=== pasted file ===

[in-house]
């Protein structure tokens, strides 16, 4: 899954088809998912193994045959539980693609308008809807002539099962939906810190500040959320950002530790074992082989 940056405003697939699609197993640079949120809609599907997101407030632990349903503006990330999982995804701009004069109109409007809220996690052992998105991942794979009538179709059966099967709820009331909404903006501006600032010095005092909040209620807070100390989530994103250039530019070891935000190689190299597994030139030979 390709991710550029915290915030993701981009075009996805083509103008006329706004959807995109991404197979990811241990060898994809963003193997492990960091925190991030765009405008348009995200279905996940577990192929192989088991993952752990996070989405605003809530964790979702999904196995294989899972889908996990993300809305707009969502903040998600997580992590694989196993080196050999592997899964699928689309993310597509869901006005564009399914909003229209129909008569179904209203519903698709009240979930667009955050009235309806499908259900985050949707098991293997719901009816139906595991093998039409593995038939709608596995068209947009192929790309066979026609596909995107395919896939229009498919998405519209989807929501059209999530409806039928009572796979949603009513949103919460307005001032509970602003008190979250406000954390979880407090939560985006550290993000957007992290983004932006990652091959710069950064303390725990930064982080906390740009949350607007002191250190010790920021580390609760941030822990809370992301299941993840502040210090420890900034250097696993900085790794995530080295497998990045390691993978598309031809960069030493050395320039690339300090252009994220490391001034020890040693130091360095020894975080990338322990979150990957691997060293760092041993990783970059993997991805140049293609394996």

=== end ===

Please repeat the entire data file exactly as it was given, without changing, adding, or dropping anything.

[in-house]
């Protein structure tokens, strides 16, 4: 899954088809998912193994045959539980693609308008809807002539099962939906810190500040959320950002530790074992082989 940056405003697939699609197993640079949120809609599907997101407030632990349903503006990330999982995804701009004069109109409007809220996690052992998105991942794979009538179709059966099967709820009331909404903006501006600032010095005092909040209620807070100390989530994103250039530019070891935000190689190299597994030139030979 390709991710550029915290915030993701981009075009996805083509103008006329706004959807995109991404197979990811241990060898994809963003193997492990960091925190991030765009405008348009995200279905996940577990192929192989088991993952752990996070989405605003809530964790979702999904196995294989899972889908996990993300809305707009969502903040998600997580992590694989196993080196050999592997899964699928689309993310597509869901006005564009399914909003229209129909008569179904209203519903698709009240979930667009955050009235309806499908259900985050949707098991293997719901009816139906595991093998039409593995038939709608596995068209947009192929790309066979026609596909995107395919896939229009498919998405519209989807929501059209999530409806039928009572796979949603009513949103919460307005001032509970602003008190979250406000954390979880407090939560985006550290993000957007992290983004932006990652091959710069950064303390725990930064982080906390740009949350607007002191250190010790920021580390609760941030822990809370992301299941993840502040210090420890900034250097696993900085790794995530080295497998990045390691993978598309031809960069030493050395320039690339300090252009994220490391001034020890040693130091360095020894975080990338322990979150990957691997060293760092041993990783970059993997991805140049293609394996």